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Astronomers Find Seven "Earth-Like" Planets Orbiting a Cool Star

An artist's conception of what it might be like to stand on the surface of the exoplanet TRAPPIST-1f. Image credit: NASA/JPL-Caltech.

 
Astronomers say they’ve discovered seven Earth-sized planets in tight orbit around a cool, dim star about 39 light-years from us—and all seven are located in the habitable zone that could potentially host life. This is the first time a planetary system oriented to this kind of star has been detected—and its discovery holds the potential to lead us to a lot more exoplanets. An international team of researchers reported their findings in a letter published today in the journal Nature.

“It’s the first time we have seven planets in this temperate zone … that can be called terrestrial,” lead author Michaël Gillon, of Belgium’s Université de Liège, said in a press briefing. “So many is really, really surprising.”

TRAPPIST-1 is an ultracool dwarf star that’s 1/80th the brightness of the Sun and similar in size to Jupiter. All seven planets in its system are within 20 percent of the size and mass of Earth, and their density measurements indicate they’re likely of rocky composition. They’re clutched by TRAPPIST-1 in tight orbits—all would fit well within the orbit of Mercury. But unlike in our solar system, where such closeness to a hot star renders life impossible, the TRAPPIST-1 planetary system, with its cool celestial heart, could potentially host liquid water and organic molecules.

The first three planets were spotted in early 2016 by some of the same researchers involved in the current findings, including Gillon. As the planets cross in front of the star during their orbits, they cause the star, which emits light in the infrared, to briefly dim. Such transits, or eclipses, provide a common way for astronomers to detect exoplanets.

Using telescopes in Chile, South Africa, Spain, the UK, and Morocco, the researchers followed up on these transit signals multiple times in 2016, most notably in late September with a 20-day, nearly continuous monitoring of the star using the Spitzer Space Telescope, currently located about 145 million miles from us in an Earth-trailing orbit around the Sun. By moving our view off the Earth, researchers were able to detect 34 separate transits. This turned out to be the result of seven planets—six in near-resonant orbit—crossing in front of their home star. (The transit of the seventh was detected only once, so the orbit of this planet, known as TRAPPIST-h, hasn’t been determined yet.)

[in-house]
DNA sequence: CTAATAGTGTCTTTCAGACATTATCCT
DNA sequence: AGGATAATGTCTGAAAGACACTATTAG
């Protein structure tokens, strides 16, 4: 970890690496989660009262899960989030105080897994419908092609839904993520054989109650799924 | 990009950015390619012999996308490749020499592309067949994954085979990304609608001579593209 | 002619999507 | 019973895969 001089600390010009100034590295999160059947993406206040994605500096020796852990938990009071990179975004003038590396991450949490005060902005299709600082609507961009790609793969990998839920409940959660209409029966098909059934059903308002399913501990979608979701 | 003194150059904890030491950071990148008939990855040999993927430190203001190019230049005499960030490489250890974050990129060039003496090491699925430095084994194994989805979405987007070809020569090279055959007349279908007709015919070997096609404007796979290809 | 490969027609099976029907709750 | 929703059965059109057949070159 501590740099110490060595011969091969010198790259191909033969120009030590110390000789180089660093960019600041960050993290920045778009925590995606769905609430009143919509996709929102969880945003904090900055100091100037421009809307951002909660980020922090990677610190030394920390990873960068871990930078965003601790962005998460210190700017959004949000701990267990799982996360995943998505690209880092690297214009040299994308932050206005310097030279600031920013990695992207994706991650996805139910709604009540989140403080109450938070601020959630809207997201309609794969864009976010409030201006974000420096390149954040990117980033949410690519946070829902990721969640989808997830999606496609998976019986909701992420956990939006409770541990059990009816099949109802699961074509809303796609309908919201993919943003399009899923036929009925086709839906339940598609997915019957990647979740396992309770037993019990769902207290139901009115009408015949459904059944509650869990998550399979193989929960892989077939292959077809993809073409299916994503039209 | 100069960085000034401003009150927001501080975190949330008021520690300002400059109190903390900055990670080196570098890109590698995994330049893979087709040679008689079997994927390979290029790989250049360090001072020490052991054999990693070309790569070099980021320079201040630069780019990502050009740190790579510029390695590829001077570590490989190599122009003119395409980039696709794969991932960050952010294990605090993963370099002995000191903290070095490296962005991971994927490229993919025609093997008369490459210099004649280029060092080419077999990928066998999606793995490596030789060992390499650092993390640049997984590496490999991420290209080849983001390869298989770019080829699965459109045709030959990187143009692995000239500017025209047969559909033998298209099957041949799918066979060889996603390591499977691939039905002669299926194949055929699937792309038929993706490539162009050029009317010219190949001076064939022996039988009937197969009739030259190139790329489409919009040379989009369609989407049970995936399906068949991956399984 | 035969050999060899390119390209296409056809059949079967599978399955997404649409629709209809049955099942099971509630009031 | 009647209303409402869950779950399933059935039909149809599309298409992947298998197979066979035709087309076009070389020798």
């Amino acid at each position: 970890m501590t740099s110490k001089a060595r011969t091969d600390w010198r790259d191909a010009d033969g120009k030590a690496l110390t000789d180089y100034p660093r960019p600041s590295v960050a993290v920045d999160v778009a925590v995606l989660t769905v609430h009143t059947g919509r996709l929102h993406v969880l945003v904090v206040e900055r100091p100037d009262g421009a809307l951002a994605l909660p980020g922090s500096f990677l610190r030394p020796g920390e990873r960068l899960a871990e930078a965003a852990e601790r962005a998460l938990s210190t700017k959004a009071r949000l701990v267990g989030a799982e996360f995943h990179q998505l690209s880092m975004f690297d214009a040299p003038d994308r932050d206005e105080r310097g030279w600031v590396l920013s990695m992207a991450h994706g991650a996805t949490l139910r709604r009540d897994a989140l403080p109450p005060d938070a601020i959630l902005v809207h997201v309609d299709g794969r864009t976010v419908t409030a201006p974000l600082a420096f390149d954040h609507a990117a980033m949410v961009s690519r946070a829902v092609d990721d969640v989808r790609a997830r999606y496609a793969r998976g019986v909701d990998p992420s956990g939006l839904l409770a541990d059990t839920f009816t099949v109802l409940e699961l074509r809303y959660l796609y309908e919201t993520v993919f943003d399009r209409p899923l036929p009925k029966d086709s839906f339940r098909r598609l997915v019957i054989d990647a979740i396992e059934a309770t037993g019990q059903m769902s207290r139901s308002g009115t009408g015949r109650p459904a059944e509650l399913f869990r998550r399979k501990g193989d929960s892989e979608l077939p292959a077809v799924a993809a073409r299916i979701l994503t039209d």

The planets have relatively narrow surface temperature fluctuations—about 100 degrees—despite their proximity to their home star. (Compare that to Mercury, which has temperature variations of nearly 1200°F.) The researchers write that three of the planets—E, F, and G—“could harbor water oceans on their surfaces, assuming Earth-like atmospheres.”

They’re probably tidally locked, meaning the same hemisphere of each planet always faces the star. Because they’re so close to each other, they can influence each other’s movements, causing eccentric orbits. The result is a planetary system that looks more like Jupiter and its Galilean moons than our own solar system. The planets likely formed outside the system and were pulled into it, and it’s entirely possible the seven so far identified are not alone.

Top row: Artist conceptions of the seven planets of TRAPPIST-1 with their orbital periods, distances from their star, radii, and masses as compared to those of Earth. Bottom row: Data about Mercury, Venus, Earth, and Mars. Image Credit: NASA/JPL-Caltech.

“It’s an exciting discovery," University of Montreal astrophysicist Lauren Weiss tells mental_floss. "The TRAPPIST-1 system demonstrates that even the smallest stars in our galaxy can form a multitude of planets.”

Weiss, who was not involved in the current study, researches exoplanetary systems—their masses, density, composition, and orbital dynamics. “These planets are all of sizes that are consistent with rocky compositions," she says of the TRAPPIST-1 system. "In addition, the mass measurements the authors have conducted are consistent with rocky compositions for the planets.”

Most planet-hunting efforts have been focused on brighter stars and bigger planets—and these efforts have been fruitful. Consider NASA’s Kepler mission: As of today, astronomers using the space telescope have detected 2330 exoplanets.

But the TRAPPIST-1 discovery suggests that we shouldn’t overlook the potential that even cool, dim stars have to lead us to new planets. About 15 percent of stars in our neighborhood are ultracool dwarfs like TRAPPIST-1. Moreover, M dwarf stars like this one are by far the most abundant in the galaxy, says astronomer Jackie Faherty, senior scientist at the American Museum of Natural History, who studies them.